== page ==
Buying your first home is one of the most exciting experiences of your life, but you can't go into the process without understanding the possible pitfalls.

Although you're shopping for an initial property, you don't have to walk away with a house that doesn't meet your expectations. To accomplish your goals, you need to tackle the home buying experience strategically rather than rushing through it to become a homeowner faster. Doing your due diligence is the key to make certain you don't have buyer's remorse down the road.

To help ensure you select a home you'll love for years to come, avoid these five first-time home buyer mistakes:

  1. Thinking you can go it alone: The Internet provides many tools for home buyers who want to get more information about how they can find the right property for an affordable price. However, these tools can only go so far. Throughout the home buying process, you'll have to work with a number of different professionals, including a real estate agent and loan officer. Use their expertise to get the appropriate amount of financing and lowest possible sale price, respectively.
  2. Forgetting the home inspection: When you buy a used car, it's a good idea to have a mechanic check it to make sure the vehicle is functional. The same goes for buying a home. The housing market has some lemons of its own, so you'll want a keen eye to determine if the property you're considering has any structural other other issues that you should be aware of before closing the transaction. A professional from a home inspection company will visit the property and examine the foundation, roof, attic, gutters, structure and a host of other factors. Based on his or her report, you can decide whether any necessary repairs are worth the cost.
  3. Forgetting the preapproval: If you're not buying in cash, you'll need some way to show sellers that you have the funds to support your offer. Before you start viewing homes on the market, visit a lender to get preapproved for a mortgage. The process will be similar to actually applying for a home loan in that the lender will assess your credit, employment and income information, among other factors. After your information is evaluated, you'll receive a preapproval letter that notes the amount of financing you can receive. This letter serves as proof that you have the funds to complete the sale, which is particularly beneficial in a competitive market.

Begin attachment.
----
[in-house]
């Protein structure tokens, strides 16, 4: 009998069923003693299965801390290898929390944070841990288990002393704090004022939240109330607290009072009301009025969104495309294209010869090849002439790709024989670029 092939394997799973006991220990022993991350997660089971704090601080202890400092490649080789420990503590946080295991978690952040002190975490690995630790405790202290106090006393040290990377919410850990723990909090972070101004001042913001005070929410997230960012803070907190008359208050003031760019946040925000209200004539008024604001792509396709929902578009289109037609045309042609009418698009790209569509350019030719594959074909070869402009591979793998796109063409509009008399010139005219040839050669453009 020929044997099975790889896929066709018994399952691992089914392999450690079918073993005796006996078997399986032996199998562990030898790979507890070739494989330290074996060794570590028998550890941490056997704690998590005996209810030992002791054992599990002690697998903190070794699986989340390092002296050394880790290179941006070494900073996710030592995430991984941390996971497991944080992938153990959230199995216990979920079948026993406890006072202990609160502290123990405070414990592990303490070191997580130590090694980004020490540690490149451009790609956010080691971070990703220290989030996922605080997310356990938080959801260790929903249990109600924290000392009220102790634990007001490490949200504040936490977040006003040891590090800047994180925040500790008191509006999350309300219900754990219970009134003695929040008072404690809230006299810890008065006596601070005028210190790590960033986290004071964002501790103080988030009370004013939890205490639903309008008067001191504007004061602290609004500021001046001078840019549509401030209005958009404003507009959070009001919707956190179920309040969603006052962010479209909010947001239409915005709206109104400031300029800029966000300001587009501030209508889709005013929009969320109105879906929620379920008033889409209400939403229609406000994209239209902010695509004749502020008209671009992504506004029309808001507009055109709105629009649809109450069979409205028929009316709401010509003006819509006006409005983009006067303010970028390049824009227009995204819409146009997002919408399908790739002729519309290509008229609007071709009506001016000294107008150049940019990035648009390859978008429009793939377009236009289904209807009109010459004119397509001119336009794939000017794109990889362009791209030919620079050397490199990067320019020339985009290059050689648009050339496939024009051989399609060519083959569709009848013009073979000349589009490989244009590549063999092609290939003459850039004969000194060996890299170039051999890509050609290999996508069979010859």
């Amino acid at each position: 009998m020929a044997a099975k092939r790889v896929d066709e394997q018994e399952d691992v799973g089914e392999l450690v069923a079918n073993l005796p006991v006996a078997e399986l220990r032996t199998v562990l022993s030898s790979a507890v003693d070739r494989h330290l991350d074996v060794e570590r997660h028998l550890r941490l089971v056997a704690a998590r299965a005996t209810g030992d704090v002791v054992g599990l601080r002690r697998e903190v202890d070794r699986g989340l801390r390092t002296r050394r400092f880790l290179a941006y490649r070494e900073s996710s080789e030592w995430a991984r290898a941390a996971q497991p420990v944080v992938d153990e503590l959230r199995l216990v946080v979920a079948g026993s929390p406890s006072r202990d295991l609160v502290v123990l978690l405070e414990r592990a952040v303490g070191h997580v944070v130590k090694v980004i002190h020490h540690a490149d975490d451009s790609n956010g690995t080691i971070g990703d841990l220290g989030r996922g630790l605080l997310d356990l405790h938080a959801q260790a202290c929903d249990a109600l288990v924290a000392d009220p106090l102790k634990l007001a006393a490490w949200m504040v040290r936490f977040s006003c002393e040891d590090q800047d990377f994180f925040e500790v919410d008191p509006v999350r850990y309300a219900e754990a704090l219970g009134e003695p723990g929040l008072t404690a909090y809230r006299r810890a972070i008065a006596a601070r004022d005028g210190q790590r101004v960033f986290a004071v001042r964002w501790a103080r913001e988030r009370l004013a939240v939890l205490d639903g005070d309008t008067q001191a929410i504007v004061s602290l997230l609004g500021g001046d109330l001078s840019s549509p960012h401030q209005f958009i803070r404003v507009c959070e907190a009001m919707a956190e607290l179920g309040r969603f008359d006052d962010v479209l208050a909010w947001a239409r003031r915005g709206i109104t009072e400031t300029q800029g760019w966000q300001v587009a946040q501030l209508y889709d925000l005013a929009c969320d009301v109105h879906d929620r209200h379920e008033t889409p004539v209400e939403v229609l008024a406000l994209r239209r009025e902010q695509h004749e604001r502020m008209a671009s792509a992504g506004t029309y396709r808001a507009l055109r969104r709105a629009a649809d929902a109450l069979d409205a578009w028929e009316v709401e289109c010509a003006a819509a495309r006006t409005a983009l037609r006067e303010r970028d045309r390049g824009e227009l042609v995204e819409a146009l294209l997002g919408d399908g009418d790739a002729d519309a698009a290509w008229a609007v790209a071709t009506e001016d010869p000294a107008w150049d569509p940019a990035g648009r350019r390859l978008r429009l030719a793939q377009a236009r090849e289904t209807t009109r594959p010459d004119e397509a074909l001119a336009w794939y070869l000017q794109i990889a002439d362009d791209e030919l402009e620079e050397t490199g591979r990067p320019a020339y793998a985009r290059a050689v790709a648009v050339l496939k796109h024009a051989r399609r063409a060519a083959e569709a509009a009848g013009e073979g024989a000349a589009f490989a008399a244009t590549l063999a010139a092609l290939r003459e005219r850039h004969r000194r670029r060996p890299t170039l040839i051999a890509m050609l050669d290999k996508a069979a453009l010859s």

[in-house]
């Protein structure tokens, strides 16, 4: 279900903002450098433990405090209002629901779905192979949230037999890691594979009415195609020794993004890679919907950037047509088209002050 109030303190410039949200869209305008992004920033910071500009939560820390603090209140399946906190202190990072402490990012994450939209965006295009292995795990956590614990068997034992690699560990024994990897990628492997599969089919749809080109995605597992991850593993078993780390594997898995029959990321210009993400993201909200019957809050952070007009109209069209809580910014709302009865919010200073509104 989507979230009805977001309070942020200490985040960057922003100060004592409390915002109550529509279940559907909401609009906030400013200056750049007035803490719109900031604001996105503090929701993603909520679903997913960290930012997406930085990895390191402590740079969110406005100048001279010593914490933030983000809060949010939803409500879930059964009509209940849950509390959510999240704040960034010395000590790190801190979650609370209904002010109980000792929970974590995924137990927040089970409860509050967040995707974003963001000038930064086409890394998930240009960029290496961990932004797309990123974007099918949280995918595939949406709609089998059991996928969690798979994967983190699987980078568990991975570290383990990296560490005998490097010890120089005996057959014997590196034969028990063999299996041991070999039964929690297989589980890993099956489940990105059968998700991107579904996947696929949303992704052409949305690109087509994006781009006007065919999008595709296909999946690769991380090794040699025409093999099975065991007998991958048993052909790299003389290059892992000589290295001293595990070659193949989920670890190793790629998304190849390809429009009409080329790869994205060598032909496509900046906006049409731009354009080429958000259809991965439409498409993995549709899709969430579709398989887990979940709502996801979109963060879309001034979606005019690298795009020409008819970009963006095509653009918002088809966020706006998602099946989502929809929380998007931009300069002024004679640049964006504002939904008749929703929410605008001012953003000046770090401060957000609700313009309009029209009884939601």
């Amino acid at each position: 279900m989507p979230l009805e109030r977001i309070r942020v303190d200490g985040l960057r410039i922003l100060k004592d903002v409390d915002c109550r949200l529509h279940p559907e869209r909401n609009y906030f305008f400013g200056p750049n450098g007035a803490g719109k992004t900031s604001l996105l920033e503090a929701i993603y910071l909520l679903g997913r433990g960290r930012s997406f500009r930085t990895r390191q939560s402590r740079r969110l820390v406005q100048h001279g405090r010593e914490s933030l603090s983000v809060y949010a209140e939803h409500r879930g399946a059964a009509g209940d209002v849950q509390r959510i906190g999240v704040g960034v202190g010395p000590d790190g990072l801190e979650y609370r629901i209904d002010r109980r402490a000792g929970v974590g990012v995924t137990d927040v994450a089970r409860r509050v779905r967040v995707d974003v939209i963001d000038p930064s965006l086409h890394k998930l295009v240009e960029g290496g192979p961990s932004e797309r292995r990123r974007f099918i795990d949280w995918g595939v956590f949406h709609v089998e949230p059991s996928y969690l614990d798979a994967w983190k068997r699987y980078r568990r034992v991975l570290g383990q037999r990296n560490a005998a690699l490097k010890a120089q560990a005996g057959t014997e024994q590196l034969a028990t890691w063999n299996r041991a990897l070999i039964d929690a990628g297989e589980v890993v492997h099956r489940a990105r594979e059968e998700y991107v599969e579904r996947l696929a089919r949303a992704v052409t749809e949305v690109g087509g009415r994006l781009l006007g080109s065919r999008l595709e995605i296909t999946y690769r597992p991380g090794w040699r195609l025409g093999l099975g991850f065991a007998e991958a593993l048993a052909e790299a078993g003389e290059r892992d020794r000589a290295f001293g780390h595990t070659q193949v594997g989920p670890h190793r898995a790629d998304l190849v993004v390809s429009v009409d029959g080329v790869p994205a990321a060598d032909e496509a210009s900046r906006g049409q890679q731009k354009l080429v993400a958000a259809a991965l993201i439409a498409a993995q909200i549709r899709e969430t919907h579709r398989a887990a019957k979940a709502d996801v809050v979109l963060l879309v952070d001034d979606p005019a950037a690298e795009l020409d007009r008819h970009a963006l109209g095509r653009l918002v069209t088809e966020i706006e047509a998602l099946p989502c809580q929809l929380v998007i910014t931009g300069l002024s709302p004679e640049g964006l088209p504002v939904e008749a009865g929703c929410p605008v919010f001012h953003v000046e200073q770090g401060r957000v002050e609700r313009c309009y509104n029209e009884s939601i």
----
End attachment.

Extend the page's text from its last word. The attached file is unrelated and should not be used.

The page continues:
4. Maxing out your budget: The home buying process has many costs, and there are several new expenses you take on as a homeowner. Plus, you may need extra funds to complete any repairs revealed by the property inspection. When shopping for a home, consider properties that are valued at a price that is below your budget. Doing so will leave some money for the aforementioned costs and give you wiggle room if there are competing buyers and you're in a bidding war. To determine how much space you should leave in your home buying budget, take some time to create a list of the expenses you'll have during the process and a few months after you're a homeowner.
  5. Letting your emotions run the show: Buying a home is an investment. Keep resale value and affordability in mind at all times. It can be easy to fall in love with the first home you see and make the previous mistakes in an attempt to secure what you believe is your dream home. Be pragmatic and save the emotion for when you finally have the keys to the right house.